ESPN is considering selling access to Major League Soccer (MLS) games online, without requiring viewers to be ESPN subscribers. This means that cord-cutters could access ESPN sports coverage.

"We've just got to think about other business models," said John Skipper, ESPN president and co-chairman of Disney Media Networks, during a recent media event held at ESPN's headquarters in Bristol, Connecticut. "We're not far along on any them, but we do think about how we might capture more money direct from consumers."

The background: Along with Fox and Univision, ESPN has just signed an eight-year deal with the MLS professional soccer league. The deal gives ESPN access to national MLS broadcasts, plus 200 games outside of viewers' local markets.

To capitalize on these rights, ESPN wants to get as many games to viewers as possible, which is why it is considering direct sales to consumers. Currently, viewers wanting to see MLS soccer on the web have to buy a $65 year/$16 month package directly through the soccer league, not ESPN.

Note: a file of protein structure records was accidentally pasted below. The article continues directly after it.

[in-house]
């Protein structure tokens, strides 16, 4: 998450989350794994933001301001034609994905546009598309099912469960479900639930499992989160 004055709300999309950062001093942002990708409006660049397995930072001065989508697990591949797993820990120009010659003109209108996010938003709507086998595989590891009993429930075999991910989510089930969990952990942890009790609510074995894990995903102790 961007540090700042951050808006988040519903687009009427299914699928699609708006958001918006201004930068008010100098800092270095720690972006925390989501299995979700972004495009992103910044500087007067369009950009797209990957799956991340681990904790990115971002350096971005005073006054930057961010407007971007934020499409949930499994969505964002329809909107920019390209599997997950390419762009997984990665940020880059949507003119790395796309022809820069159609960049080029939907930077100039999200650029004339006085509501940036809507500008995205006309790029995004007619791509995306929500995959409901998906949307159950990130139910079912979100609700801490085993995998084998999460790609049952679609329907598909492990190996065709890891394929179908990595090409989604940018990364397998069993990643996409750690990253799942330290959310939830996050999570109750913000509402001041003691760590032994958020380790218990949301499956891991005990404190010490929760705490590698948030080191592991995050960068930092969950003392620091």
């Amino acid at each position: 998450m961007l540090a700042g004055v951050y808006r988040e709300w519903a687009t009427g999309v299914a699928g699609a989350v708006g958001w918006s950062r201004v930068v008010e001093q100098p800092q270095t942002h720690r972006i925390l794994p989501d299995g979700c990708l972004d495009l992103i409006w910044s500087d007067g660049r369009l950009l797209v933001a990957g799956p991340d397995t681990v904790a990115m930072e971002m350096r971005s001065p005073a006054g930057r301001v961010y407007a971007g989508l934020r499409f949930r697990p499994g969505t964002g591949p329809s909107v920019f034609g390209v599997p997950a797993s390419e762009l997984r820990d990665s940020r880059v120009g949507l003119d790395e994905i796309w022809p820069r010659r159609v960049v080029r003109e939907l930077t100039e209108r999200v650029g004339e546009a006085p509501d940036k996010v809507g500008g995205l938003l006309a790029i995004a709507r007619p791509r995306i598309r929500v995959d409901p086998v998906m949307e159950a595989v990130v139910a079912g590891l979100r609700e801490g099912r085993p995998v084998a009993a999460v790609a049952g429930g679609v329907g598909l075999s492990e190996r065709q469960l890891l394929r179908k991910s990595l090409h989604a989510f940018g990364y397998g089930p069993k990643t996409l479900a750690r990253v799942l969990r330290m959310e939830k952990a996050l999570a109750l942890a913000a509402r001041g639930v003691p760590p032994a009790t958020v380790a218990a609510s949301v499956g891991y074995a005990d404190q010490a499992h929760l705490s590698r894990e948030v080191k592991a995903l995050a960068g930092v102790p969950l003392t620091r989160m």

"You saw us buy MLS digital rights," Skipper said. "It was a clue, but we still don't know what we will do with that. That's a direct-to-consumer package we bought. We could do it just like it's done now through multichannel distributors or we can do something different with it to go direct-to-consumer," he said.

Cord-cutters take note: Any games offered for sale on the Web will be separate from ESPN's pay TV deals, said Skipper. Small wonder: Given that ESPN gets $5.54 per month on average per cable/satellite TV subscriber--the biggest take among pay-TV channels, according to the research firm SNL Kagan--they're not going to do anything that might hurt their pay-TV cash cow.

ESPN is expected to make up its mind about streaming MLS soccer in the next few months, so stay tuned!